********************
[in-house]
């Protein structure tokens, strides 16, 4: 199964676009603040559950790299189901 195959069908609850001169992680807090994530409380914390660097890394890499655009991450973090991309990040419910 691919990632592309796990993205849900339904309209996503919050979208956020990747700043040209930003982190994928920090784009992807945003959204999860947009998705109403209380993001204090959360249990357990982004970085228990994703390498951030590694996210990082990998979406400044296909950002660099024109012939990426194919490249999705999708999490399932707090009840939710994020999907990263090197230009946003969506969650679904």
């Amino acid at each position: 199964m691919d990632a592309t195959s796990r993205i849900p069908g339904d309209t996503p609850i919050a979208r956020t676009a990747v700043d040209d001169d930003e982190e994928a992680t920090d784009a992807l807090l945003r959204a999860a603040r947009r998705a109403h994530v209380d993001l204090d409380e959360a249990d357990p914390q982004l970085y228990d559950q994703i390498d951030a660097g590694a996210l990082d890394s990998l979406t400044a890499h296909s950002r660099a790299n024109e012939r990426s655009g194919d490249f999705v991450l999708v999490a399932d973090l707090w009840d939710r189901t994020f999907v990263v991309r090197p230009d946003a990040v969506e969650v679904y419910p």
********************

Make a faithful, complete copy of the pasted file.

[in-house]
């Protein structure tokens, strides 16, 4: 199964676009603040559950790299189901 195959069908609850001169992680807090994530409380914390660097890394890499655009991450973090991309990040419910 691919990632592309796990993205849900339904309209996503919050979208956020990747700043040209930003982190994928920090784009992807945003959204999860947009998705109403209380993001204090959360249990357990982004970085228990994703390498951030590694996210990082990998979406400044296909950002660099024109012939990426194919490249999705999708999490399932707090009840939710994020999907990263090197230009946003969506969650679904």
């Amino acid at each position: 199964m691919d990632a592309t195959s796990r993205i849900p069908g339904d309209t996503p609850i919050a979208r956020t676009a990747v700043d040209d001169d930003e982190e994928a992680t920090d784009a992807l807090l945003r959204a999860a603040r947009r998705a109403h994530v209380d993001l204090d409380e959360a249990d357990p914390q982004l970085y228990d559950q994703i390498d951030a660097g590694a996210l990082d890394s990998l979406t400044a890499h296909s950002r660099a790299n024109e012939r990426s655009g194919d490249f999705v991450l999708v999490a399932d973090l707090w009840d939710r189901t994020f999907v990263v991309r090197p230009d946003a990040v969506e969650v679904y419910p």